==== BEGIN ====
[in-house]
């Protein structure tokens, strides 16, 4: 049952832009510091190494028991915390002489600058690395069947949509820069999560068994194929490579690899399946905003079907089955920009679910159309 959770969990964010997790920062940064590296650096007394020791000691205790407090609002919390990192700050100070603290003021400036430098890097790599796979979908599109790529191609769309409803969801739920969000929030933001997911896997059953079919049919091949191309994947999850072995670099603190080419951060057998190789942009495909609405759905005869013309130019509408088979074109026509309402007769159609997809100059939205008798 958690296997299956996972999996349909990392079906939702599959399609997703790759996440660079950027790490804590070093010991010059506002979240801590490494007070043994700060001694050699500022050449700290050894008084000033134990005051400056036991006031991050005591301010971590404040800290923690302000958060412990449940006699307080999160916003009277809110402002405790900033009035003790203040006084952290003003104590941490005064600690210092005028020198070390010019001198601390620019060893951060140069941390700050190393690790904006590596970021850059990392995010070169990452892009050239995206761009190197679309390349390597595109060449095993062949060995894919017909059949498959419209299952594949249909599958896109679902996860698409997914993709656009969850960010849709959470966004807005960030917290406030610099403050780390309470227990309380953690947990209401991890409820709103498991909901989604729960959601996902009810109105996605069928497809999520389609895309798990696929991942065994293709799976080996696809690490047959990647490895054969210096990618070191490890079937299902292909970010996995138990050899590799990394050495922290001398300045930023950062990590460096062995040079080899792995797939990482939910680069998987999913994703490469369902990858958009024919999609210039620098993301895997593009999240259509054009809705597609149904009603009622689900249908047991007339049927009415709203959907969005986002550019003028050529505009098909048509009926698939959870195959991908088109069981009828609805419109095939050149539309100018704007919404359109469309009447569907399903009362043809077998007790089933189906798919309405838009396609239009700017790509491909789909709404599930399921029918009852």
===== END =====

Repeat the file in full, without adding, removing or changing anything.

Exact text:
[in-house]
């Protein structure tokens, strides 16, 4: 049952832009510091190494028991915390002489600058690395069947949509820069999560068994194929490579690899399946905003079907089955920009679910159309 959770969990964010997790920062940064590296650096007394020791000691205790407090609002919390990192700050100070603290003021400036430098890097790599796979979908599109790529191609769309409803969801739920969000929030933001997911896997059953079919049919091949191309994947999850072995670099603190080419951060057998190789942009495909609405759905005869013309130019509408088979074109026509309402007769159609997809100059939205008798 958690296997299956996972999996349909990392079906939702599959399609997703790759996440660079950027790490804590070093010991010059506002979240801590490494007070043994700060001694050699500022050449700290050894008084000033134990005051400056036991006031991050005591301010971590404040800290923690302000958060412990449940006699307080999160916003009277809110402002405790900033009035003790203040006084952290003003104590941490005064600690210092005028020198070390010019001198601390620019060893951060140069941390700050190393690790904006590596970021850059990392995010070169990452892009050239995206761009190197679309390349390597595109060449095993062949060995894919017909059949498959419209299952594949249909599958896109679902996860698409997914993709656009969850960010849709959470966004807005960030917290406030610099403050780390309470227990309380953690947990209401991890409820709103498991909901989604729960959601996902009810109105996605069928497809999520389609895309798990696929991942065994293709799976080996696809690490047959990647490895054969210096990618070191490890079937299902292909970010996995138990050899590799990394050495922290001398300045930023950062990590460096062995040079080899792995797939990482939910680069998987999913994703490469369902990858958009024919999609210039620098993301895997593009999240259509054009809705597609149904009603009622689900249908047991007339049927009415709203959907969005986002550019003028050529505009098909048509009926698939959870195959991908088109069981009828609805419109095939050149539309100018704007919404359109469309009447569907399903009362043809077998007790089933189906798919309405838009396609239009700017790509491909789909709404599930399921029918009852």